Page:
What would MLK do? ask young Americans

By staff writers
January 11, 2008

An event at Washington National Cathedral in the US later this month is to gather young people together to ask what Martin Luther King's platform would be for the next US President.

Local poet, performer and educator Bomani Armah will lead the multi-sensory, musical and energized celebration along with middle and high school students as they call for peace and justice in their communities and consider what Dr. King’s passions would be now.

Washington National Cathedral describes itself as "a church for national purposes called to embody God’s love and to welcome people of all faiths and none."

A unique blend of the spiritual and the civic, the Episcopal cathedral is considered "a voice of generous-spirited Christianity and a catalyst for reconciliation and interfaith dialogue to promote respect and understanding."

“I'm looking forward to ‘edutaining’ the young people during the program on MLK day. We are anxious to make the fight for social justice alive and personal to a generation that often feels that Dr. King's dream is a subject for history books and not a living idea that they are a part of,” said Armah.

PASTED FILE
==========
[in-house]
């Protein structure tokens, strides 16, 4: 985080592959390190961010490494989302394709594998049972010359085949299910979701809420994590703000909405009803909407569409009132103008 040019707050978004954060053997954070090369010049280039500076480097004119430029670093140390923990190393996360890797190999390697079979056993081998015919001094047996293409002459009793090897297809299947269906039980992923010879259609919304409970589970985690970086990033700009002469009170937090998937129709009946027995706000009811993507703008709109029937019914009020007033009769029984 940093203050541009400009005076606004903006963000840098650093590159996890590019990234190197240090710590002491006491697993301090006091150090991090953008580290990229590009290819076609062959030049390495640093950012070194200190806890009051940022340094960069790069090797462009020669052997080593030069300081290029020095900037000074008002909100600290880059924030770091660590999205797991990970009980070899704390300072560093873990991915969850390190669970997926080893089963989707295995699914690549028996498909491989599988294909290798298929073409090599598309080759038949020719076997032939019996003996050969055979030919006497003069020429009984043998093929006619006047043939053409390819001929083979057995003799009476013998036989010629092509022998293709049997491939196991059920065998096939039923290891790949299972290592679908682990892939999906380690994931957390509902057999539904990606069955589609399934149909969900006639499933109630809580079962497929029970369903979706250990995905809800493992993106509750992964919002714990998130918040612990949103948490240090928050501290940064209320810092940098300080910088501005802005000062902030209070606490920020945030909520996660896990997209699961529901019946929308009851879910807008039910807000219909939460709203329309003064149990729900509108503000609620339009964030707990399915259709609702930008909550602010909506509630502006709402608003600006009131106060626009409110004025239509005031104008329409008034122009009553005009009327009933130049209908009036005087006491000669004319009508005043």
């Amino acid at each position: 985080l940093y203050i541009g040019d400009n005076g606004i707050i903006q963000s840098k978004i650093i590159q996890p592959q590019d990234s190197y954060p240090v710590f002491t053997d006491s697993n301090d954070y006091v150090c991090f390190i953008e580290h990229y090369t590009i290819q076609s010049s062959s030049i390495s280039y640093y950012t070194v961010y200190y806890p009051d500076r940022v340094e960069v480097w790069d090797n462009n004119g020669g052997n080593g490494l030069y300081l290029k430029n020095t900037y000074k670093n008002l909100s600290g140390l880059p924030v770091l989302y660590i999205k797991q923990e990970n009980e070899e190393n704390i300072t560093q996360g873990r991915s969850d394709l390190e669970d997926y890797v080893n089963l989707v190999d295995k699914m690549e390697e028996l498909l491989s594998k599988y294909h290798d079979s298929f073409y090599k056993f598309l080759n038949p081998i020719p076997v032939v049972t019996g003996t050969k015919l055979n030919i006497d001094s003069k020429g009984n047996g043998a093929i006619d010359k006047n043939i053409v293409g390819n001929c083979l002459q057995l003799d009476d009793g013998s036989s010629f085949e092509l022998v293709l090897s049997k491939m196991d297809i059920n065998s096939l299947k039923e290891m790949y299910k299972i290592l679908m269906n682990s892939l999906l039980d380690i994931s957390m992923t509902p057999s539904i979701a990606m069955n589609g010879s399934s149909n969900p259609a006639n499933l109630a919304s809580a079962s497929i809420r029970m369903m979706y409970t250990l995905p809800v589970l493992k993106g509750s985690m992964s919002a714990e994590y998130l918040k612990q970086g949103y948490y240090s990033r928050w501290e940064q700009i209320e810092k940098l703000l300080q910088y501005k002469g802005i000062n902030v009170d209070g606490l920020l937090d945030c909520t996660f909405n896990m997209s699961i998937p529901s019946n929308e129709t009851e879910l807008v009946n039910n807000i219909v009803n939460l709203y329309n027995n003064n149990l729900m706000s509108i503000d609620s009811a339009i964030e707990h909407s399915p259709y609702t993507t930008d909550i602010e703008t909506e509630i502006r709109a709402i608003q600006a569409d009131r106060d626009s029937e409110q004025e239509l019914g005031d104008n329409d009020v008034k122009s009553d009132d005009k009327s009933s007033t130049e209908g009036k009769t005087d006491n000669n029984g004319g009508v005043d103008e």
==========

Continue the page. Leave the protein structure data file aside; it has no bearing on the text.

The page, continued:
“I'm always amazed to see the sense of empowerment that young people feel when artists, activists and educators are able to break down the mythical fourth wall that separates them from our society’s most revered figures. Through music, poetry and hip-hop we hope to show them that the best qualities that they see in Martin Luther King Jr. lie within them.”

Radio and television personalities Anwan “Big G” Glover and Jeannie Jones will also guide the event. Performances by Urban Nation H.I.P.-H.O.P. Choir, Princess of Controversy, Lamont Carey, The Hueman Prophets and Tri-Flava are scheduled.

The celebration takes place in the Cathedral’s “crossing,” the same area where the Canterbury pulpit is located.

Dr. King delivered the last Sunday sermon of his life from Canterbury pulpit on March 31, 1968.

A memorial service was held in the Cathedral five days later.

This year also marks the 40th anniversary of Dr. King’s death.

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